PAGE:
Joint Industry Efforts to Position the Meat IndustryMon, 04/01/2019 - 10:16
For meat production to grow, meat protein consumption must also increase, says Carla Suárez, President of COMECARNE. “The main objective of COMECARNE is to promote the consumption of meat protein; if consumption grows, the whole chain grows.”
COMECARNE, an association of meat producers with 89 affiliates, is divided in two groups: partners and associates. “Partners transform the meat at the different levels of the production chain, while associates provide us with the necessary products for this transformation,” says Suárez. At first, the chamber was only conformed by packaging companies but COMECARNE found there was more value in having a unified chamber rather than just representing a few members of the chain. “Over time, we have incorporated companies from different parts of the value chain and today COMECARNE is the leading organization in the sector.”
The association’s objective is to expand meat protein consumption in Mexico but Suárez says there is a long way to go, considering Mexicans are not among the biggest consumers of this type of protein. In Latin America, Argentina leads in consumption of bovine meat with 56kg per capita in 2017, while Mexico is at 14.8kg. When it comes to pork consumption, Europeans led the way at 40kg per capita, while Mexico records consumption of 19kg per capita. With chicken, Asian consumers take the lead with Malaysia having the most consumption of this type of protein, consuming around 55.8kg per capita, followed by the US at 47.7kg per capita and Mexico at 33.3kg.
According to Suárez, there are challenges to convince Mexican consumers to increase their intake of meat protein, including negative news or perceptions that sometimes surround these products. However, COMECARNE makes a significant effort to ensure the safety of meat and to communicate this to consumers. “All our products are safe and healthy. Unfortunately, we do not always properly highlight that meat protein is essential,” she says. “All alimentary guides mention the importance of consuming animal-origin protein for a healthy and balanced diet.”
Another issue for COMECARNE is that meat protein consumption is sometimes hard given the budget families have available. “We are working to offer meat protein for every budget, whether people get it from sausages, chicken or from rib-eye steaks. Packaged meats are accessible and play a central role in the Mexican diet,” says Suárez. She adds that it is imperative for the industry to have cost-efficient processes. “We must ensure that our partners remain competitive so they can offer their products at a competitive price.”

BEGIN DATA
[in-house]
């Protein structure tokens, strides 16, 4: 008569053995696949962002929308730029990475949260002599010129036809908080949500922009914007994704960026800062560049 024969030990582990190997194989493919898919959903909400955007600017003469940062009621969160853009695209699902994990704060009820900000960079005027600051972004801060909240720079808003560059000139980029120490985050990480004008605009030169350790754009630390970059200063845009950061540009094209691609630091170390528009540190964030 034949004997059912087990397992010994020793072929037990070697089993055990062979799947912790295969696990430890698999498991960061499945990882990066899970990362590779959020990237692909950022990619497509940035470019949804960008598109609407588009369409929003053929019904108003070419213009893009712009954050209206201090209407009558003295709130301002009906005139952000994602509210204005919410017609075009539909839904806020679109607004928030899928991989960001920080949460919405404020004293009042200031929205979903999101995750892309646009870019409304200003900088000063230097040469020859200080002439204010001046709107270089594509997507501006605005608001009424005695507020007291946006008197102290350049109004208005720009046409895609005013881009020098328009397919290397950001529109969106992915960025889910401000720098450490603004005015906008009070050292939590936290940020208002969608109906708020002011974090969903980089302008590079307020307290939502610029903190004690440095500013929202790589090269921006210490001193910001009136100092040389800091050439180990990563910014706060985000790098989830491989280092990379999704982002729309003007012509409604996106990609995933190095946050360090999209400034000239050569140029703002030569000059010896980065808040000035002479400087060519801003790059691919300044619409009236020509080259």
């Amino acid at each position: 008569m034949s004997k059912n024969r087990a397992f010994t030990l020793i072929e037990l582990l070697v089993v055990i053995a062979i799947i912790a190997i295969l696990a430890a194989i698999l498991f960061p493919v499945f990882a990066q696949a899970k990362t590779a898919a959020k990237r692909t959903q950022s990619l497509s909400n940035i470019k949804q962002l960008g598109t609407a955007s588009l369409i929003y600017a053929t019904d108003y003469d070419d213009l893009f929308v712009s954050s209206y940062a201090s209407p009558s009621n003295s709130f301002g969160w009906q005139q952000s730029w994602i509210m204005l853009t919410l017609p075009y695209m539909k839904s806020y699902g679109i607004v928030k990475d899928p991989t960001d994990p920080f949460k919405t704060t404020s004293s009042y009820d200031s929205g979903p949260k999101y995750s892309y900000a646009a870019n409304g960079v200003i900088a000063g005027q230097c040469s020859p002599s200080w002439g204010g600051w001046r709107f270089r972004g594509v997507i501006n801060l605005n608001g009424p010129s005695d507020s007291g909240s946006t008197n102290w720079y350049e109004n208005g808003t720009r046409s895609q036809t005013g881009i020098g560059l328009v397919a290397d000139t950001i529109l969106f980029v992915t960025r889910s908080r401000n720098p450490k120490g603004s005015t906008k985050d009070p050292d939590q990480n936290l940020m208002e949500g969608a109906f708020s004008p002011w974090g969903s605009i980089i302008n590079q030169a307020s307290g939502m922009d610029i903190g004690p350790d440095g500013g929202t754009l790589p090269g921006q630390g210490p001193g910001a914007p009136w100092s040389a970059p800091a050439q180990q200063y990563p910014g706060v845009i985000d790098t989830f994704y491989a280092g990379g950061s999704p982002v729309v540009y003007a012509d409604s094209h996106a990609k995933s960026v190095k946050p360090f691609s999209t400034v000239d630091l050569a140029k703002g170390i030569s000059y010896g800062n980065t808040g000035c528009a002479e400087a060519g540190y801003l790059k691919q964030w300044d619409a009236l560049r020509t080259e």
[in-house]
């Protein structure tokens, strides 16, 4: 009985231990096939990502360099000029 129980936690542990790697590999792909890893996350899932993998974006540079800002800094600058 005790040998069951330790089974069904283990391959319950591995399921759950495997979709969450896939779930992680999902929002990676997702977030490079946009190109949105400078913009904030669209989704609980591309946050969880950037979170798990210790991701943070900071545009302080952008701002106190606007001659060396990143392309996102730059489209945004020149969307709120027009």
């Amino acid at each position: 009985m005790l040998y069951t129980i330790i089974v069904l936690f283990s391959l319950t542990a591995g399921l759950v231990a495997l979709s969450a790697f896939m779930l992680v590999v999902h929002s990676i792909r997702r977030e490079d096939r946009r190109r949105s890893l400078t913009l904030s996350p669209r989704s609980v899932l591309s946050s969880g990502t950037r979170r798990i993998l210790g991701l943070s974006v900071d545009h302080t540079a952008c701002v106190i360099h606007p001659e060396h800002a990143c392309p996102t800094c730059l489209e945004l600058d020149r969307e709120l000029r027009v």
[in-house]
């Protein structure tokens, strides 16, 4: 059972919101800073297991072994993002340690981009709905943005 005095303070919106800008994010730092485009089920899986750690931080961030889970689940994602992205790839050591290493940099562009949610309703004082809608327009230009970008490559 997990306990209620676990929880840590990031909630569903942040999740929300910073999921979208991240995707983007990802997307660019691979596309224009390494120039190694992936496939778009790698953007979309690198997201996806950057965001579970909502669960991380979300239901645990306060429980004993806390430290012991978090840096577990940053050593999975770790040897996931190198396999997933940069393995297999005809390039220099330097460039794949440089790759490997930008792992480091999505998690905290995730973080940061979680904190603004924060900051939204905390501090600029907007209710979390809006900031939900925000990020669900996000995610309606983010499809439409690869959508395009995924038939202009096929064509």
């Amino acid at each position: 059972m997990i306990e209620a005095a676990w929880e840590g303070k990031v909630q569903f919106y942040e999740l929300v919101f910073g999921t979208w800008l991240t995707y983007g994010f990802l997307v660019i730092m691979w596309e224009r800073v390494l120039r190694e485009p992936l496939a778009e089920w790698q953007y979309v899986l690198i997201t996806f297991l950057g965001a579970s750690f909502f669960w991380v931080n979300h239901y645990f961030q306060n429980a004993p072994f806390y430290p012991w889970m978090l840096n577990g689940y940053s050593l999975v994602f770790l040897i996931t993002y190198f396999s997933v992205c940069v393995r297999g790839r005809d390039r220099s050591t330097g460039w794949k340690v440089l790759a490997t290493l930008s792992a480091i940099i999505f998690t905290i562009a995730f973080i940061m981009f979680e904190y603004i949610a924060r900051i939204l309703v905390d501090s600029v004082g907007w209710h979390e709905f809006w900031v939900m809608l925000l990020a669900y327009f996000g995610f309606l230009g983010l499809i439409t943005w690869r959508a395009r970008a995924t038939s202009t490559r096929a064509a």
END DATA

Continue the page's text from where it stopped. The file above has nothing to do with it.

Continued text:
Suárez highlights five key points the industry follows to improve its competitiveness levels: available and competitive inputs, more sources of international supply, regulations, technology and joint efforts between the private sector and academia. To ensure availability of competitive products, COMECARNE works alongside pig farmers, poultry farmers and cattle feeders to boost the availability of national inputs. “COMECARNE wants all parties involved to understand that we work as part of the same chain.” This goes hand in hand with opening up to more international sources. “If we limit international sources, the product will become more expensive,” says Suárez. COMECARNE is in constant communication with the authorities to broaden the variety of imports with the necessary sanitary authorizations. “COMECARNE works with the authorities and the rest of the production chain to ensure that existing regulations do not inhibit the growth and competitiveness of the sector,” she says.
Much like any other industry in the country, technology has become increasingly important to remain competitive and cost-efficient. The implementation of Industry 4.0 elements is an area where Mexico has a significant development opportunity, according to Suárez. “Industry 4.0 is latching on to the meat industry and it is increasingly common to see meat processing plants with automation technology.” COMECARNE acts as a liaison between producers and technology providers and these efforts are combined with a close relationship with academia. “We want these joint efforts to generate research and knowledge transfer through the entire meat protein chain,” she says.